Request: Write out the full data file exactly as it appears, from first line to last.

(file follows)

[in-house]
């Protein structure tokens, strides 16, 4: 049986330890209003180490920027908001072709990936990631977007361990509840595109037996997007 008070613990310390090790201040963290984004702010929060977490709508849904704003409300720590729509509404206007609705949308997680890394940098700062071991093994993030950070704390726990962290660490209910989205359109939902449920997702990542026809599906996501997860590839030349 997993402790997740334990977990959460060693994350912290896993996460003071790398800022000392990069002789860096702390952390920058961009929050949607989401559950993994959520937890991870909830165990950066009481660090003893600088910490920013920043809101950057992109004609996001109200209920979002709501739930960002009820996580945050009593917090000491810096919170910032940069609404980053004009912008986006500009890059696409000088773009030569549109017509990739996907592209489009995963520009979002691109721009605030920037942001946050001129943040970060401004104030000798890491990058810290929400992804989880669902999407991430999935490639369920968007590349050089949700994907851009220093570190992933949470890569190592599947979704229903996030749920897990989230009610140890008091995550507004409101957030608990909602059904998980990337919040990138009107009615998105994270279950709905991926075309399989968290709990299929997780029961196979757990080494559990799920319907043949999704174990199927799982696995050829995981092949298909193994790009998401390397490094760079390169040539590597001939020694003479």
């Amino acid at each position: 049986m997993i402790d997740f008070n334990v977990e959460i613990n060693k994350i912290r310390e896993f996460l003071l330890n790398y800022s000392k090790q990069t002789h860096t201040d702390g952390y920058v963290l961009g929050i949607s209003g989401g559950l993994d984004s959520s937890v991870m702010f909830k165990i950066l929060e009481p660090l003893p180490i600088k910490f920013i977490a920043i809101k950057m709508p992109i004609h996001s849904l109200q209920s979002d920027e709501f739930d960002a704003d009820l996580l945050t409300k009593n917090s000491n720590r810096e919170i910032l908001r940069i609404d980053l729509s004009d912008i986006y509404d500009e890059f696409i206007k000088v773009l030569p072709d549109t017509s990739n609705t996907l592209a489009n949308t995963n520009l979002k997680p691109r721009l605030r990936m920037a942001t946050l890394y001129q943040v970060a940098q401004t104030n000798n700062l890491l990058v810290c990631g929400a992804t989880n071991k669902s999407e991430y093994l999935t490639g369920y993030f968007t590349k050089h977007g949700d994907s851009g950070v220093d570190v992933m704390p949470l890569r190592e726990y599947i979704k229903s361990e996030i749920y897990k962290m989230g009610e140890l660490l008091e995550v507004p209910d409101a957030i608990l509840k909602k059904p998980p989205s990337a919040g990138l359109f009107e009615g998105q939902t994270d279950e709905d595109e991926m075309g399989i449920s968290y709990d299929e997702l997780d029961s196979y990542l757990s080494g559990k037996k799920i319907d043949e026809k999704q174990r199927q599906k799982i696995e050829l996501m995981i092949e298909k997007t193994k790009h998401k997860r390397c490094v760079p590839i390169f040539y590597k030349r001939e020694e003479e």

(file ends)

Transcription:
[in-house]
């Protein structure tokens, strides 16, 4: 049986330890209003180490920027908001072709990936990631977007361990509840595109037996997007 008070613990310390090790201040963290984004702010929060977490709508849904704003409300720590729509509404206007609705949308997680890394940098700062071991093994993030950070704390726990962290660490209910989205359109939902449920997702990542026809599906996501997860590839030349 997993402790997740334990977990959460060693994350912290896993996460003071790398800022000392990069002789860096702390952390920058961009929050949607989401559950993994959520937890991870909830165990950066009481660090003893600088910490920013920043809101950057992109004609996001109200209920979002709501739930960002009820996580945050009593917090000491810096919170910032940069609404980053004009912008986006500009890059696409000088773009030569549109017509990739996907592209489009995963520009979002691109721009605030920037942001946050001129943040970060401004104030000798890491990058810290929400992804989880669902999407991430999935490639369920968007590349050089949700994907851009220093570190992933949470890569190592599947979704229903996030749920897990989230009610140890008091995550507004409101957030608990909602059904998980990337919040990138009107009615998105994270279950709905991926075309399989968290709990299929997780029961196979757990080494559990799920319907043949999704174990199927799982696995050829995981092949298909193994790009998401390397490094760079390169040539590597001939020694003479």
């Amino acid at each position: 049986m997993i402790d997740f008070n334990v977990e959460i613990n060693k994350i912290r310390e896993f996460l003071l330890n790398y800022s000392k090790q990069t002789h860096t201040d702390g952390y920058v963290l961009g929050i949607s209003g989401g559950l993994d984004s959520s937890v991870m702010f909830k165990i950066l929060e009481p660090l003893p180490i600088k910490f920013i977490a920043i809101k950057m709508p992109i004609h996001s849904l109200q209920s979002d920027e709501f739930d960002a704003d009820l996580l945050t409300k009593n917090s000491n720590r810096e919170i910032l908001r940069i609404d980053l729509s004009d912008i986006y509404d500009e890059f696409i206007k000088v773009l030569p072709d549109t017509s990739n609705t996907l592209a489009n949308t995963n520009l979002k997680p691109r721009l605030r990936m920037a942001t946050l890394y001129q943040v970060a940098q401004t104030n000798n700062l890491l990058v810290c990631g929400a992804t989880n071991k669902s999407e991430y093994l999935t490639g369920y993030f968007t590349k050089h977007g949700d994907s851009g950070v220093d570190v992933m704390p949470l890569r190592e726990y599947i979704k229903s361990e996030i749920y897990k962290m989230g009610e140890l660490l008091e995550v507004p209910d409101a957030i608990l509840k909602k059904p998980p989205s990337a919040g990138l359109f009107e009615g998105q939902t994270d279950e709905d595109e991926m075309g399989i449920s968290y709990d299929e997702l997780d029961s196979y990542l757990s080494g559990k037996k799920i319907d043949e026809k999704q174990r199927q599906k799982i696995e050829l996501m995981i092949e298909k997007t193994k790009h998401k997860r390397c490094v760079p590839i390169f040539y590597k030349r001939e020694e003479e």